Lousiville International From FSDT


    FSDT has announced the release of the new Lousiville International Airport (KSDF), home of the UPS Worldport cargo Hub.
    Featuring an unprecedented integration between the scenery and GSX, to simulate the special Cargo Stand loading platform, with new human animated characters that move containers to/from the airplane directly into the warehouse, with a precise placement system that supports several cargo airplanes as used by UPS ( 757, 767, MD11 and A300 ). The scenery use SODE jetways. It has been designed with Prepar3D V4 in mind, with many optimizations specific to it, but it's also compatible with FSX.
    GSX has also been updated with many bugfixes, new features and all the required additions to support the new cargo loading system at KSDF.
    For the next days, we are having a launch Promotion: purchasing KSDF will allow you to obtain an 40% discount on any other FSDT product that will be purchased together with it. To activate the offer, use the following Coupon Code in the ordering process:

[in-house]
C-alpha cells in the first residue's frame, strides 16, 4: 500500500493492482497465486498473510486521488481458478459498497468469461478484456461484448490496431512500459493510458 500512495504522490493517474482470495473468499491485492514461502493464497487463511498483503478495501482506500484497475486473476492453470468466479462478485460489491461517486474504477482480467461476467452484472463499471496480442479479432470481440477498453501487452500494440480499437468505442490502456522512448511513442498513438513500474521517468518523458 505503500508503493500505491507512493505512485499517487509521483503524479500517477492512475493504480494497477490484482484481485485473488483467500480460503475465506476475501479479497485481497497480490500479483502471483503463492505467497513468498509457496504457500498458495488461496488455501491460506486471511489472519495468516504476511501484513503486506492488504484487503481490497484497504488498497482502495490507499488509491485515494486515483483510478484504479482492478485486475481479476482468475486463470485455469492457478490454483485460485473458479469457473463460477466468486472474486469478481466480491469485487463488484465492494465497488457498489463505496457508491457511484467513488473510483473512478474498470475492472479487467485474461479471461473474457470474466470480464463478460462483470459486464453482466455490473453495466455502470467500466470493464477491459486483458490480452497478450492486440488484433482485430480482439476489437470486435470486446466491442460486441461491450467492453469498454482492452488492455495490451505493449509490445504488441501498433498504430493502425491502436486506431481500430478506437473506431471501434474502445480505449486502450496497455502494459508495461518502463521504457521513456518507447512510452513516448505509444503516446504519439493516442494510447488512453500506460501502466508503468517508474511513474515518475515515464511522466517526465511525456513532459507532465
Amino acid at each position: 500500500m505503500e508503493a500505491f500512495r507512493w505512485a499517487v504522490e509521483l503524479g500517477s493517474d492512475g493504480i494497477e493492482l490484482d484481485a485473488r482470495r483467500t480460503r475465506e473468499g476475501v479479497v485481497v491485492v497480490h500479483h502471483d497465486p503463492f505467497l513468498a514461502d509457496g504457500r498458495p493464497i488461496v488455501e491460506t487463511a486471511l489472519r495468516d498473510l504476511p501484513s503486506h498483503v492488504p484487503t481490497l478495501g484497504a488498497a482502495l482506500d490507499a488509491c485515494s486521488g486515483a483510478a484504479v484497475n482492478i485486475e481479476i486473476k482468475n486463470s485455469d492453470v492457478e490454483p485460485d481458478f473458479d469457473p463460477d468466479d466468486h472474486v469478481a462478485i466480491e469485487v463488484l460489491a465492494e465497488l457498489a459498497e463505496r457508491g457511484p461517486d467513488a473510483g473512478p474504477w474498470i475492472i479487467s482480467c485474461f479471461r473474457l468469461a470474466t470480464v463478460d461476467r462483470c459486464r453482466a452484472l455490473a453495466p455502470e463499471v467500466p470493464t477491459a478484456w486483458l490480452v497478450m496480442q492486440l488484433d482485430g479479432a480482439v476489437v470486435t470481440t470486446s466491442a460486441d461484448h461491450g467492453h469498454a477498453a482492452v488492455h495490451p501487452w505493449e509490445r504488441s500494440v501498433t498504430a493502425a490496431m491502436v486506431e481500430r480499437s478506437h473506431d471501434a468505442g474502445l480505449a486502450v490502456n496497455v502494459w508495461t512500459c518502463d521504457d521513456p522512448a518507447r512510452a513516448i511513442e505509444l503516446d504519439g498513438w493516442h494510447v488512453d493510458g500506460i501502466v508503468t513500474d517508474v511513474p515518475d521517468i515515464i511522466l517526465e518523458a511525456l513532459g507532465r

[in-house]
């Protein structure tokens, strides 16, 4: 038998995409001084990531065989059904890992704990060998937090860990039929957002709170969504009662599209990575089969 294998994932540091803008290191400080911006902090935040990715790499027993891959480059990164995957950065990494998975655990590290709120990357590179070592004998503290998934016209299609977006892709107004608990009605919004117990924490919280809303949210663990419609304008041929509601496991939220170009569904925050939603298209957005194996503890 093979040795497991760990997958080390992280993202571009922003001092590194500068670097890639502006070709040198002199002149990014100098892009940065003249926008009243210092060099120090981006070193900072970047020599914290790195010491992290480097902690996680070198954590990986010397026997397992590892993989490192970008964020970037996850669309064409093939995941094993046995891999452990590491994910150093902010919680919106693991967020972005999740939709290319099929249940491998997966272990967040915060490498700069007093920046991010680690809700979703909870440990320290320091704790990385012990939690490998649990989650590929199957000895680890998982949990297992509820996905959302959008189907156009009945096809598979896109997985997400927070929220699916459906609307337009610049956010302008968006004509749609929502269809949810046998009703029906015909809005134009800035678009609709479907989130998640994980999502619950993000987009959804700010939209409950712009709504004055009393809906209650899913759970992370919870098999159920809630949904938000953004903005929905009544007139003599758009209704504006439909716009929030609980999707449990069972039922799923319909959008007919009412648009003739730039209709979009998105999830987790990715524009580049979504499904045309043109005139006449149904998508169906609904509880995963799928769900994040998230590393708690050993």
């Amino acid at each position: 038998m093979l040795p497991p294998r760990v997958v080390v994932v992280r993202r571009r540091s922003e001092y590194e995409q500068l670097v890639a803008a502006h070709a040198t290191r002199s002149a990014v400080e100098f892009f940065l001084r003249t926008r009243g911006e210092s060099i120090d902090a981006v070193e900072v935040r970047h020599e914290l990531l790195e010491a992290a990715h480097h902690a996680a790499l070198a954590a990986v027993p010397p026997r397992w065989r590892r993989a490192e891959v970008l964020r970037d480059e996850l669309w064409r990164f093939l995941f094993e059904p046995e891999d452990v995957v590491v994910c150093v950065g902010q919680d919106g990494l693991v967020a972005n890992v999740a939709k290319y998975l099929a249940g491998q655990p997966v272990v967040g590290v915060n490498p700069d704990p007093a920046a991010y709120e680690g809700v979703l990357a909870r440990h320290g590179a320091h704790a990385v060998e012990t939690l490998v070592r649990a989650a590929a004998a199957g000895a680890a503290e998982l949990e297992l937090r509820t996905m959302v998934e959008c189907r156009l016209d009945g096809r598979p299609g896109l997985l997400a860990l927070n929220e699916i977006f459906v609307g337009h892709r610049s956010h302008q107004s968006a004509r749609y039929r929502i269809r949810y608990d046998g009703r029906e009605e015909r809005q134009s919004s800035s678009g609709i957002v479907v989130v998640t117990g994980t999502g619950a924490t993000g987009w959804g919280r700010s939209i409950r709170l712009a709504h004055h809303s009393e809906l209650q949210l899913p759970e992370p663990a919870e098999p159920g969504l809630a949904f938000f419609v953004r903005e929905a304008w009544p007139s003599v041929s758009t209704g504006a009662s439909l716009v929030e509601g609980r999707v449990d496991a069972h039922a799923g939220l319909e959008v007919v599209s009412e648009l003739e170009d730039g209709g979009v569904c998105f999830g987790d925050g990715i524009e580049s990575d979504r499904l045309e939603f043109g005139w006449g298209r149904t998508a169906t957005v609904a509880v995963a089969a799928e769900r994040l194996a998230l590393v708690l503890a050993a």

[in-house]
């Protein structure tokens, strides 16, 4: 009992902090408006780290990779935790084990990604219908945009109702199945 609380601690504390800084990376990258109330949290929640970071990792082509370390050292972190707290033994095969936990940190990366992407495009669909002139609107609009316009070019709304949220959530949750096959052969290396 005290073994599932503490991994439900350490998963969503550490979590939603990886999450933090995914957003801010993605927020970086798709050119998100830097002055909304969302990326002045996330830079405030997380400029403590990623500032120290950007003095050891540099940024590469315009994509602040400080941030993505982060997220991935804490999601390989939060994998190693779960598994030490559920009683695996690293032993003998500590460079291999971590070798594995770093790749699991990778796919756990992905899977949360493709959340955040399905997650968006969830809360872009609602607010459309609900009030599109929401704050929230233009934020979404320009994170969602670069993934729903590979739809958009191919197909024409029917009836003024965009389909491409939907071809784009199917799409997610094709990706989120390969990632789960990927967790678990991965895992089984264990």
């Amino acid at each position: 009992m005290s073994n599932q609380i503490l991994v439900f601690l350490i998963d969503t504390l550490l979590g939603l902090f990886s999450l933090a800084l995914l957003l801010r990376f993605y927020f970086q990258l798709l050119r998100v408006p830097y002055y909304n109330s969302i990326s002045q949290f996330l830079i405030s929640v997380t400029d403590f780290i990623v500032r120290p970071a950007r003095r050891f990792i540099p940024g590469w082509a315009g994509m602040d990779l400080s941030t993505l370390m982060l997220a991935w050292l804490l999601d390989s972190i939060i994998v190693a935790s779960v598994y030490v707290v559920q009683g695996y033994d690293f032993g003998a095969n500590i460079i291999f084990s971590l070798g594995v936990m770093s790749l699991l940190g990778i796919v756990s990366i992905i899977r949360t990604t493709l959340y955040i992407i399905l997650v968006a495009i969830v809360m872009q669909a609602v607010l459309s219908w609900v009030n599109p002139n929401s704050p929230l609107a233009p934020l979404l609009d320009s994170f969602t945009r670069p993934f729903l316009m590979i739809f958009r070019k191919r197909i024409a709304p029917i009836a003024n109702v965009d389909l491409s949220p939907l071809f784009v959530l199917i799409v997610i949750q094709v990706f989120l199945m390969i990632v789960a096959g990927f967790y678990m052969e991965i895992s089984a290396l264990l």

The Launch promotion will last until October 23rd 2017
    Visit the FSDT Forum for further information.

    Just Flight DHC-3 Otter Released


    Just Flight announced their DHC-3 Otter is now available. This FSX and P3D package includes classic and modern cockpit configurations for the wheel, amphibian, float and ski variants of the famed STOL DHC-3 Otter, with a variety of civilian and military paint schemes for each variant, realistic systems functionality, accurate flight dynamics and an authentic radial engine sound set.
     Features include HD textures, start-stutter engine effects, fully modelled passenger cabin area with a variety of deployable cargo, fuel tank selection and smoothly animated 3D instrumentation.

    The DHC-3 Otter is a single engine, high-wing aircraft designed for short take-off and landing (STOL) operations. Developed as a successor to the popular DHC-2 Beaver, it shares the same configuration but with a larger wing, fuselage and a significantly greater operating weight. It is powered by a R-1340 radial engine and it can seat up to eleven passengers and a variety of cargo, including ski-doos and motocross bikes destined for remote areas which are inaccessible to less rugged aircraft. A total of 466 were built between 1951 and 1967.

    Modelled using real-world plans, the aircraft feature multiple animations and a highly detailed engine. The faithfully recreated virtual cockpit features 3D instrumentation, wear and tear, and realistic systems functionality.